Of course, the Court did enter a protective order in this case and that protective order provides that Petitioners may not, without leave of Court, use the materials they obtained beyond the proceedings in Monaco, France, and Singapore. (Protective Order ¶¶ 5.1-5.2). Normally, the burden would be on a party seeking to modify the terms of a protective order — here, Petitioners — to justify such modification. See, e.g., In re Sept. 11 Litig., 262 F.R.D. 274, 277 (S.D.N.Y. 2009) (requiring the party seeking to modify a protective order "to show improvidence in the grant of a Rule 26(c) protective order or some extraordinary circumstance or compelling need." (internal quotation marks omitted)). In this case, however, the Court concludes that Petitioners should be allowed to use the materials unless Intervenors and Sotheby's can establish bad faith or some other abuse of process. That is the case for two reasons. First, Intervenors and Sotheby's do not argue that the burden should be placed on Petitioners. As noted, they argue that Petitioners' motion should be denied for failure to satisfy Section 1782; in the alternative, they contend that Petitioners are proceeding in bad faith. Thus, they have waived any argument that the burden should be placed upon Petitioners. Second, and in any event, the Court imposed the limitation in the protective order — despite having previously rejected Intervenors' argument "that the use and disclosure of any subpoenaed documents should be limited to the foreign proceeding for which [they have] been authorized," Accent Delight Int'l Ltd., 2016 WL 5818597, at *3 — based in large part on the lack of clarity with respect to what limits, if any, Section 1782 places on an applicant's right to use discovery obtained pursuant to the statute in other proceedings. (See Docket No. 115 ("Levy Decl."), Ex. D, at 3-4). Now that the Circuit has clarified the law, the original justification for that limitation is no longer extant. Thus, exercising its discretion under the statute, the Court concludes that Petitioners should be permitted to use the discovery they obtained in connection with the proceedings in Switzerland and the United Kingdom unless Intervenors and Sotheby's can show bad faith or other "chicanery." In re Accent Delight Int'l Ltd., 869 F.3d at 135 (observing that "parties concerned in a particular case that a Section 1782 applicant is attempting to use foreign litigation as a ruse for obtaining discovery for use in other foreign proceedings can and should bring evidence of such chicanery to the Section 1782 court's attention" and that, "[s]hould such evidence exist, it could provide good cause for entry of a protective order prohibiting use of the discovery in other proceedings (internal quotation marks and brackets omitted)).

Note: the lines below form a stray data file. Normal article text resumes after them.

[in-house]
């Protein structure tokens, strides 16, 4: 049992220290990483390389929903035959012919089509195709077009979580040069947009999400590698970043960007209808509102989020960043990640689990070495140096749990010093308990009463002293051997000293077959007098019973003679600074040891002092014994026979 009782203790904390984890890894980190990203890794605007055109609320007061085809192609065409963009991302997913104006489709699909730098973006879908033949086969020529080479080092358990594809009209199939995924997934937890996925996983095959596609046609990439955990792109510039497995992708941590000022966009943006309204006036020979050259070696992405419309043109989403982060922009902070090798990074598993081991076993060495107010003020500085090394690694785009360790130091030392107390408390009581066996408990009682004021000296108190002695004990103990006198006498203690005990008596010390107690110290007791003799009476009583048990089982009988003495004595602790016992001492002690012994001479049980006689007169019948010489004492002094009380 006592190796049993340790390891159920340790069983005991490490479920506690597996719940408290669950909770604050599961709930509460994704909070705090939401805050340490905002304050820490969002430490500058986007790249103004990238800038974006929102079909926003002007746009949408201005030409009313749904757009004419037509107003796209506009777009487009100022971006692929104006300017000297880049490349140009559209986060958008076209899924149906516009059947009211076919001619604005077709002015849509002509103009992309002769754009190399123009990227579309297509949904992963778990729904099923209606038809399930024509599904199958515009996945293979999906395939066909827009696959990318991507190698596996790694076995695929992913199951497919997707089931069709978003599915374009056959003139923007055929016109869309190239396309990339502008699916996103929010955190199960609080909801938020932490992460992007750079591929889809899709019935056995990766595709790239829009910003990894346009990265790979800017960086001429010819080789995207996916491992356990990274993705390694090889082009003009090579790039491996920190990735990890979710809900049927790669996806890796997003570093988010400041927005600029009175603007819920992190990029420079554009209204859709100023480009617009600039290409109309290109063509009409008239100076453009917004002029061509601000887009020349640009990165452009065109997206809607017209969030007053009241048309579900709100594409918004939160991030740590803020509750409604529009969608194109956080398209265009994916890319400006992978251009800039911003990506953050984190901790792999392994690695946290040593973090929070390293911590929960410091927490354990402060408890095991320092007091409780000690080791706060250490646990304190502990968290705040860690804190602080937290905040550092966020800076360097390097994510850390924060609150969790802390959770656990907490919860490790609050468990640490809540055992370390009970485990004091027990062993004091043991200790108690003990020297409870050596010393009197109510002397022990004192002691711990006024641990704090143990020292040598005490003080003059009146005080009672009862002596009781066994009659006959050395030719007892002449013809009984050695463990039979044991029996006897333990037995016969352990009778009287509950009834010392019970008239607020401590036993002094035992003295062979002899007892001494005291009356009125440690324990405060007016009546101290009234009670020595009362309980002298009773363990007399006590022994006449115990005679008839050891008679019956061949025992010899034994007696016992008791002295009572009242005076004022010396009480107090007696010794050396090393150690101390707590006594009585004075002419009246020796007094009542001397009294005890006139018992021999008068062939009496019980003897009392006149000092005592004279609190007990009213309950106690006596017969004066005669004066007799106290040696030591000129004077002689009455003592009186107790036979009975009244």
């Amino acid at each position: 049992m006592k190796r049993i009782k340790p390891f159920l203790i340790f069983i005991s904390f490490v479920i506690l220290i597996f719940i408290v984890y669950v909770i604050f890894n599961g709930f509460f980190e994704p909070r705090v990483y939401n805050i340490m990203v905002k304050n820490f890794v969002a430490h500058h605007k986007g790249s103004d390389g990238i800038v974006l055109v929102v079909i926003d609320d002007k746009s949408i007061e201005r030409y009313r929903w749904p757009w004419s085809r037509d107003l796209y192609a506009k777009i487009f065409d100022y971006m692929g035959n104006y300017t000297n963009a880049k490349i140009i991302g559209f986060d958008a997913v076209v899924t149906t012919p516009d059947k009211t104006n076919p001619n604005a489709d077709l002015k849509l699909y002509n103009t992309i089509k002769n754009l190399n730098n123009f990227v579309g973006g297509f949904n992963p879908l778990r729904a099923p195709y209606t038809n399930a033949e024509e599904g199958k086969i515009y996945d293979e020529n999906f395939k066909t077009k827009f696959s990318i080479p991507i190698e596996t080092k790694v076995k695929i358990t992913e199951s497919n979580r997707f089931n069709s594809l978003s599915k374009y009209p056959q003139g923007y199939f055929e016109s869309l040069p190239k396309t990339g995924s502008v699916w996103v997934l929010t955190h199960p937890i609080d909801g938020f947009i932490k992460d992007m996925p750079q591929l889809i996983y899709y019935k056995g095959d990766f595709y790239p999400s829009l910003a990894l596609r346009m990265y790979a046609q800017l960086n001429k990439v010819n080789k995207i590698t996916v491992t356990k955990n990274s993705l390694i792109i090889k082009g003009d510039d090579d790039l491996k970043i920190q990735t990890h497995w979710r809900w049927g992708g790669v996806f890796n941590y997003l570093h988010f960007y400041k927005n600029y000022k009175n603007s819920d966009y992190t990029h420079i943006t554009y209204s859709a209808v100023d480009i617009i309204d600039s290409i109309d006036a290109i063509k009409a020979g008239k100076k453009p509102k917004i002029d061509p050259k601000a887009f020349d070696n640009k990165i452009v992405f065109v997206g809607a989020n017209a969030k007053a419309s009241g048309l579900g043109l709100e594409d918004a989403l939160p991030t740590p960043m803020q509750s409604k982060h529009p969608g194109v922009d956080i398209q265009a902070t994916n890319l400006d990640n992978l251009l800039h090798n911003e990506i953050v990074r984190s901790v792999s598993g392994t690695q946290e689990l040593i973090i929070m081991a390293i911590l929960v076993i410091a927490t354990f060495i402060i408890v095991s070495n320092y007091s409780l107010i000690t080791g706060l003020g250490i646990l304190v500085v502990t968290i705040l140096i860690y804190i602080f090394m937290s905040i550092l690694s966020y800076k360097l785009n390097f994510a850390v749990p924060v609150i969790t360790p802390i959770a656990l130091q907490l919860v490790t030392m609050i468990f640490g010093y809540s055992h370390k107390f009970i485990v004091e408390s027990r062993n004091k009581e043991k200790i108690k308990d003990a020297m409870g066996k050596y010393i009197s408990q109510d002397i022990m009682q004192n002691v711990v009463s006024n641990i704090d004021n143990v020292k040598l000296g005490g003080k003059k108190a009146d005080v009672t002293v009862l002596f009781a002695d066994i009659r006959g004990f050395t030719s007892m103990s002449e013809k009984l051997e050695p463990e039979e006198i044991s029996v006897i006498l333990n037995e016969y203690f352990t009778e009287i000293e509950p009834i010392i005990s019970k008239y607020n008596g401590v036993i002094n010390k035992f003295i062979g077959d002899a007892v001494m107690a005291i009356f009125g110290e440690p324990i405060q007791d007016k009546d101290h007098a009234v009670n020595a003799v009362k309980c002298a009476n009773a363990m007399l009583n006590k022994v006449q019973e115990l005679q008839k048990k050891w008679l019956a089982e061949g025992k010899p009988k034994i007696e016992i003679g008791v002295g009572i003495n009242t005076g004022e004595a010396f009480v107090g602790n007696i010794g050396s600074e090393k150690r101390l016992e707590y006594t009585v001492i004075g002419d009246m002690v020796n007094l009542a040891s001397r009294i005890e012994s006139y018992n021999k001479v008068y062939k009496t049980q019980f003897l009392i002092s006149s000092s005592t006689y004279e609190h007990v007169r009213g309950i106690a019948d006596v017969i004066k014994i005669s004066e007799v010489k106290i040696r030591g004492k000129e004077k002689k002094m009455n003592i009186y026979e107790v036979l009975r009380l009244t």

That said, in view of the history of this case, the Court leaves the protective order in place. That is, should Petitioners wish to use the discovery they obtained in some new proceeding in yet another forum, they will need to apply to the Court for leave to do so, and Intervenors and Respondents will be given an opportunity to demonstrate bad faith.

Although Intervenors do attempt to make such a showing — arguing that Plaintiffs have demonstrated bad faith in seeking to initiate "frivolous [or] vexatious" legal action in the United Kingdom (Intervenors' Opp'n 13-16) — they fall short. The main evidence Intervenors provide for the frivolous or vexatious nature of the litigation is the history of Petitioners' legal adventures abroad. (Id. at 14-15; see also Resp't's Opp'n 10). It is true that this litigation has taken the parties to various international fora, including France, Monaco, Singapore, and Switzerland, but, as noted, that is unsurprising given the international nature of the parties and transactions involved. (See Pet'rs' Reply 6). Moreover, the Court previously authorized use of the discovery materials in three of those four fora and, when it did so, Intervenors made no claim of bad faith. See See In re Accent Delight Int'l Ltd., 869 F.3d at 135-36 ("Bouvier does not argue that Petitioners initiated or sought discovery for use in the Monégasque, Singaporean, or French proceedings in bad faith. We are confident that Bouvier would have presented any such evidence to the district court."). Finally, Intervenors do not argue that Petitioners are acting in bad faith by seeking to bring suit against Sotheby's UK in the United Kingdom (Intervenors' Opp'n 15), and Petitioners provide good reasons for doing so (see Pet'rs' Reply 2-3). Among other things, Petitioners allege (and Intervenors and Sotheby's do not dispute) that Petitioners learned new facts about Sotheby's conduct in the underlying events from documents produced in discovery under the prior Section 1782 authorization, that those facts give rise to colorable claims against Sotheby's UK, and that the United Kingdom is the forum best suited to adjudicating those claims. (Pet'rs' Mem. 1-2, 4). The Court therefore grants Petitioners' request to use the discovery materials they previously obtained under Section 1782 in their contemplated legal proceedings in the United Kingdom. The Court likewise grants Petitioners' request to use the materials in the conciliation proceedings recently filed in Switzerland. (See Pet'rs' Reply 7-8). As Intervenors and Sotheby's are the ones who initiated those proceedings (see Intervenors' Opp'n 10), they cannot plausibly allege bad faith on that front.